How the Gig Economy will be Reshaping Work: Not So Much

Still, the data left many economists perplexed. The Bureau of Labor Statistics, for budgetary reasons, had not conducted its survey of alternative work since 2005. however in 2015, the economists Lawrence F. Katz as well as Alan B. Krueger conducted their own survey in which tried to mirror the bureau’s methodology. They found in which alternative work was more common — as well as growing far more quickly — than the data released on Thursday suggests.

Economists offered various explanations for the discrepancy. One possibility will be in which the boom in gig-type jobs was real however in which as the economy has enhanced, more people have been able to find traditional work. Part-time work, which surged within the recession, has fallen within the recovery, as well as employment by temporary-help services has leveled off. If true of alternative work more broadly, in which might suggest in which what many commenters interpreted as a structural shift within the economy was instead a temporary result of a weak labor market.

the item will be also possible in which the brand new data understates real modifications within the nature of work. The government’s standard tools for measuring employment have struggled to capture the shifting employment landscape. For example, the Current Population Survey, the monthly survey used to calculate the unemployment rate as well as different key measures, shows in which self-employment will be falling, even as tax data coming from the Internal Revenue Service has shown the opposite.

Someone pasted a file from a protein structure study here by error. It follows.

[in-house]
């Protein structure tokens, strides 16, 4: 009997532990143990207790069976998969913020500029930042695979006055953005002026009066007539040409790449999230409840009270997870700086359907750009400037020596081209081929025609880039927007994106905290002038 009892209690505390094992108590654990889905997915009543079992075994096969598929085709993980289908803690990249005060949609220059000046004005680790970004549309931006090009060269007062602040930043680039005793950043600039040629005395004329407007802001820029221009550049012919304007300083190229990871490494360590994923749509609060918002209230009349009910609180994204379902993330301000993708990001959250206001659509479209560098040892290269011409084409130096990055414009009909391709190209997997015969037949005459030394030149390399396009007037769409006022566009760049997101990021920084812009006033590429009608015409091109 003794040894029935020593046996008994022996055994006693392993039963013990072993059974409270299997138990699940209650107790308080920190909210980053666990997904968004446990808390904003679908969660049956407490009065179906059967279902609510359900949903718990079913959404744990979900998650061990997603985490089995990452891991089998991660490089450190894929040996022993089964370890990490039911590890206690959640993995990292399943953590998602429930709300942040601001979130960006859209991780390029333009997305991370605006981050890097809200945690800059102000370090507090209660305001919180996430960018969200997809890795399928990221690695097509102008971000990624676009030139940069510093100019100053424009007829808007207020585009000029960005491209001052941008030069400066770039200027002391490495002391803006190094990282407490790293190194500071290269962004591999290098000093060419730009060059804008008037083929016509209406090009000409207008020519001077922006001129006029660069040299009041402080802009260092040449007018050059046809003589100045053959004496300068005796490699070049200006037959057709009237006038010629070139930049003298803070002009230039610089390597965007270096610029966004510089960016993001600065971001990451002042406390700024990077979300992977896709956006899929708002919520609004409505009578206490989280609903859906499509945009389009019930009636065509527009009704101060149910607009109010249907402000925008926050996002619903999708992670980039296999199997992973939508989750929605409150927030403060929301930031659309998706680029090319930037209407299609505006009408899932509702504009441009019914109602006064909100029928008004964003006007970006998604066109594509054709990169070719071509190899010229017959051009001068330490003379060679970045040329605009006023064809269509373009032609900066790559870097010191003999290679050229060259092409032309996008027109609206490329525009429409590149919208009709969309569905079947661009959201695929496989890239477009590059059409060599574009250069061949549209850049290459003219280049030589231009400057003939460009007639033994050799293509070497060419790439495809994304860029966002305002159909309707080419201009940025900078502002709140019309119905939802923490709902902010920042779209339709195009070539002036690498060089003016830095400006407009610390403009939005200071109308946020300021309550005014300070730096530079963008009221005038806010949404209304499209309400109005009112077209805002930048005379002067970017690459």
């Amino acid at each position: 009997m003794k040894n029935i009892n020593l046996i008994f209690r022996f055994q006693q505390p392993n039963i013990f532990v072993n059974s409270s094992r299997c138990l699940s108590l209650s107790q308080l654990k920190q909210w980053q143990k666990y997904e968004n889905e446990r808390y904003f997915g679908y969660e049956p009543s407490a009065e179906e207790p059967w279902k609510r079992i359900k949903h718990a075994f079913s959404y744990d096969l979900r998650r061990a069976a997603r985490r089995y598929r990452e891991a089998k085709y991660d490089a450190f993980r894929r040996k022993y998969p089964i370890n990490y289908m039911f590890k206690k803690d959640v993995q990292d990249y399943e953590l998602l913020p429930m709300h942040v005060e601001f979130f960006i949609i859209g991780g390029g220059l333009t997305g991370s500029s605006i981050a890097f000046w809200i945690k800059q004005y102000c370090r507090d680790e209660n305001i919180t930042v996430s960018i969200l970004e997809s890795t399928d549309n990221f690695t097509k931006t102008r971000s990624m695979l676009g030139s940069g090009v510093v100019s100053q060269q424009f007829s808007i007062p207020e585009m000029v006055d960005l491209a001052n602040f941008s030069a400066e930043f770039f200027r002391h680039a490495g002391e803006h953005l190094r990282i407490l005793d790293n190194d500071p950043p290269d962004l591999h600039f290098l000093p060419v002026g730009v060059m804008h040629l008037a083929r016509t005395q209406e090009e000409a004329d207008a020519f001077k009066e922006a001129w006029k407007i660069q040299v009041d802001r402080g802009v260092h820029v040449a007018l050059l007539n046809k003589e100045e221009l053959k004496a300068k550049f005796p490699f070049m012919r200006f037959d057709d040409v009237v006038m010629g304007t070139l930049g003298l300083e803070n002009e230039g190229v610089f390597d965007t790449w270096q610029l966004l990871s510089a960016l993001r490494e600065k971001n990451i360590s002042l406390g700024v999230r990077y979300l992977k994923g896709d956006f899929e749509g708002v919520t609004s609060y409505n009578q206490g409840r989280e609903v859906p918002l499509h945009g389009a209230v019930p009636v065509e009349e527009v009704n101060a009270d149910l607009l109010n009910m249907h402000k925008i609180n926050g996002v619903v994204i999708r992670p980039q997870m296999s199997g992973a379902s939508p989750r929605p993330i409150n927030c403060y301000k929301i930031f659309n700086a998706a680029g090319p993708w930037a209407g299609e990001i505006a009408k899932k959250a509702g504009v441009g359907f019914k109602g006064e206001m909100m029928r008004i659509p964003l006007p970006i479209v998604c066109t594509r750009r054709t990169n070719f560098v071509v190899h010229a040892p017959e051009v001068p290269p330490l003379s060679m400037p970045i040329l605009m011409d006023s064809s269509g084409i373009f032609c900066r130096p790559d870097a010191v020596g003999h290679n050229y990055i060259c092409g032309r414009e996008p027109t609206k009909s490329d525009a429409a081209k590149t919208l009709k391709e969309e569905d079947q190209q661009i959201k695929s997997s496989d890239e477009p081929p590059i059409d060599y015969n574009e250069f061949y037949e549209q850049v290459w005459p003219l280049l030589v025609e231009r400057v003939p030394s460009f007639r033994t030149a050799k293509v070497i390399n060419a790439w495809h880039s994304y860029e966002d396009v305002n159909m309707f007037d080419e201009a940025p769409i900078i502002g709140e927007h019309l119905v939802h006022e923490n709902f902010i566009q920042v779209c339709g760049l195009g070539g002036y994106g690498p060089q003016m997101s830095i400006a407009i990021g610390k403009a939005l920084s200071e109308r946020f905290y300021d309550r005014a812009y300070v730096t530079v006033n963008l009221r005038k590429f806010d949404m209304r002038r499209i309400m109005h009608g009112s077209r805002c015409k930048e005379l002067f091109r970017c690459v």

“The questions on our standard surveys don’t probe into the nature of these arrangements,” said Katharine G. Abraham, a University of Maryland economist who served as commissioner of the Bureau of Labor Statistics under President Bill Clinton. “We’re not asking the right questions, as well as they’re hard to answer anyway.”

The bureau’s data comes coming from an add-on to the Current Population Survey intended to fill in some of those gaps. however the item has shortcomings. The extra questions, for example, were asked only of people considered “employed” within the standard survey. in which might leave out people who earn income through activities in which they do not see as a job, such as selling products online or working erratically as a freelancer.

Professor Abraham said there was evidence in which workers struggled to accurately report as well as classify work in which did not fall neatly into traditional buckets. Some Uber drivers, for example, might consider themselves employees of the ride-sharing company, even though legally classified as independent contractors. Some workers in an Amazon warehouse might report being employees of the e-commerce giant, even if technically employed by an outside staffing firm.

Professor Abraham as well as different experts said, however, in which if there had been a big rise in alternative work, the item should have shown up within the latest survey. The fact in which the item did not, they said, suggested in which any shift had been relatively modest.